Since working for Lloyds, I have involved myself more within the community and I have started a campaign in College, to encourage students to volunteer and fundraise at a local elderly residential home. I have taken part and volunteered at local events such as the annual ‘Cally Festival’, local bake sales, gardening team, film club and I volunteer weekly at the Local Scouts Association. I have also won an award by the Bangladeshi High Commission for ‘Outstanding Achievement’ which I am very proud of as I am representing my community in a positive manner which could not have been done with the foundation of the work experience, which I am truly grateful for.
The experience has truly motivated me towards my A-Levels and has encouraged me to work even harder at achieving my full potential, particularly during the last and fundamental year of College.


I was one of the original 12 students who participated in the inaugural Through the Looking Glass programme in London in 2012. This programme was pivotal in enabling me to discover my passion for finance. By the end of the week’s programme, I decided that the world of finance was the profession in which my future lay and where I wanted to build my career.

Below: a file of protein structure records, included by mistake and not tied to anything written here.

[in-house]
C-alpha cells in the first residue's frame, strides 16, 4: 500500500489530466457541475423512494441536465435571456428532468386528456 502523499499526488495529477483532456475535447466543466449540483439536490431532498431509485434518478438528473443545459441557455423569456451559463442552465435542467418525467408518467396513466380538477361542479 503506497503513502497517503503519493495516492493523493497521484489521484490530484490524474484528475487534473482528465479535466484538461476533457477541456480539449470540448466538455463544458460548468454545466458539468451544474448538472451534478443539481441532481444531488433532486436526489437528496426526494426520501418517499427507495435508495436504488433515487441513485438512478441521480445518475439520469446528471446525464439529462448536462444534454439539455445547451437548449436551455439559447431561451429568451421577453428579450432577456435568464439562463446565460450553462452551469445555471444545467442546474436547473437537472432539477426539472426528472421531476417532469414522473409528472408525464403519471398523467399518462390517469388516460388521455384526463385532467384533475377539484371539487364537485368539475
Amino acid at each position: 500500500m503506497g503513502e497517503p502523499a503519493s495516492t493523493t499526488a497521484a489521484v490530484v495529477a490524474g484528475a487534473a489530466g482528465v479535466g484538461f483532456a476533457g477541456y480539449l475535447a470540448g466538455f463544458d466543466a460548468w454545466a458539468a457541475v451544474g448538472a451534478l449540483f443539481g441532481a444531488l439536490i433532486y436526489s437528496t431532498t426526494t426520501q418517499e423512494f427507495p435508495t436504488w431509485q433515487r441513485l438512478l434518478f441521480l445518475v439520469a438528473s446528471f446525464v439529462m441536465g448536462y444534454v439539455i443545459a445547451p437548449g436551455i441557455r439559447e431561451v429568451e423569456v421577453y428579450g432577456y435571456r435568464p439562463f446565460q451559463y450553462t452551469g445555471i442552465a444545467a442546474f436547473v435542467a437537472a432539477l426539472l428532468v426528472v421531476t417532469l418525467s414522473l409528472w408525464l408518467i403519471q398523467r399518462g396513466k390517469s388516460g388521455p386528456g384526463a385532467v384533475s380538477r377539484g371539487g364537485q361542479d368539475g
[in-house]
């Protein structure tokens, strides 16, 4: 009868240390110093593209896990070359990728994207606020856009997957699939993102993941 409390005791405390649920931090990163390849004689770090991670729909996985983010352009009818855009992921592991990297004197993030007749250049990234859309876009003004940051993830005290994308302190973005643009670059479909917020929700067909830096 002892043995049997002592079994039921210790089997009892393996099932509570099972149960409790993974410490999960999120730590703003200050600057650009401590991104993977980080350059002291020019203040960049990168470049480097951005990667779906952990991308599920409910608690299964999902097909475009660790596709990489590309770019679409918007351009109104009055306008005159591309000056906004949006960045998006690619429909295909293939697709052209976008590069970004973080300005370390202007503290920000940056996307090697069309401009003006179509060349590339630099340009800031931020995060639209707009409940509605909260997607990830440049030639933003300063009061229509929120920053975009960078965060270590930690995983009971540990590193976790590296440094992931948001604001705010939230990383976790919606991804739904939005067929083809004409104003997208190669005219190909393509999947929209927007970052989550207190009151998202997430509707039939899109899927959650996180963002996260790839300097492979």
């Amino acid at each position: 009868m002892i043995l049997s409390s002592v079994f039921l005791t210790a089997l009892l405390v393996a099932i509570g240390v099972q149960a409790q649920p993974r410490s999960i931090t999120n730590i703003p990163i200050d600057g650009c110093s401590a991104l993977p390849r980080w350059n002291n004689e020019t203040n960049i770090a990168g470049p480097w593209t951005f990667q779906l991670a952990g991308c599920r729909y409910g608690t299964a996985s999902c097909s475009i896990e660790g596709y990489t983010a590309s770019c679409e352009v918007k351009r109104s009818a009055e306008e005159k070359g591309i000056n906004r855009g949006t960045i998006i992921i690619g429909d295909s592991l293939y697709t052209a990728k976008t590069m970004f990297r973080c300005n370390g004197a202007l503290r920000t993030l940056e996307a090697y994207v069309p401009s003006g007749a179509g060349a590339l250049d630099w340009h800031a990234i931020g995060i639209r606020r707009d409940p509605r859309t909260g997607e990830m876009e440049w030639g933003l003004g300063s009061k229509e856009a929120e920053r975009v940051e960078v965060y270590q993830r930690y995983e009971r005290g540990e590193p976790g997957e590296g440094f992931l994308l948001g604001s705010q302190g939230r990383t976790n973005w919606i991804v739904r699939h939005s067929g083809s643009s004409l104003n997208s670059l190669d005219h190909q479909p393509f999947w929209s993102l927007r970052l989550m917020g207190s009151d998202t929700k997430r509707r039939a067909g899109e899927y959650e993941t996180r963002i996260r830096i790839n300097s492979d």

The programme provided me with a fantastic opportunity to meet many companies in a number of different fields; all experiences which have inspired me to pursue a career within the City. Prior to participating on the programme, I had aspirations of working in manual labour, specifically as a mechanic. This was due to my background of growing up in a family where manual labour was the go to profession – before me, no one in my family had gone onto higher education. I was therefore naïve to the fact that there are many other interesting opportunities within the City that exist and that if I worked really hard and dedicated myself to getting the best education possible, I too could have a great life and build a fulfilling career.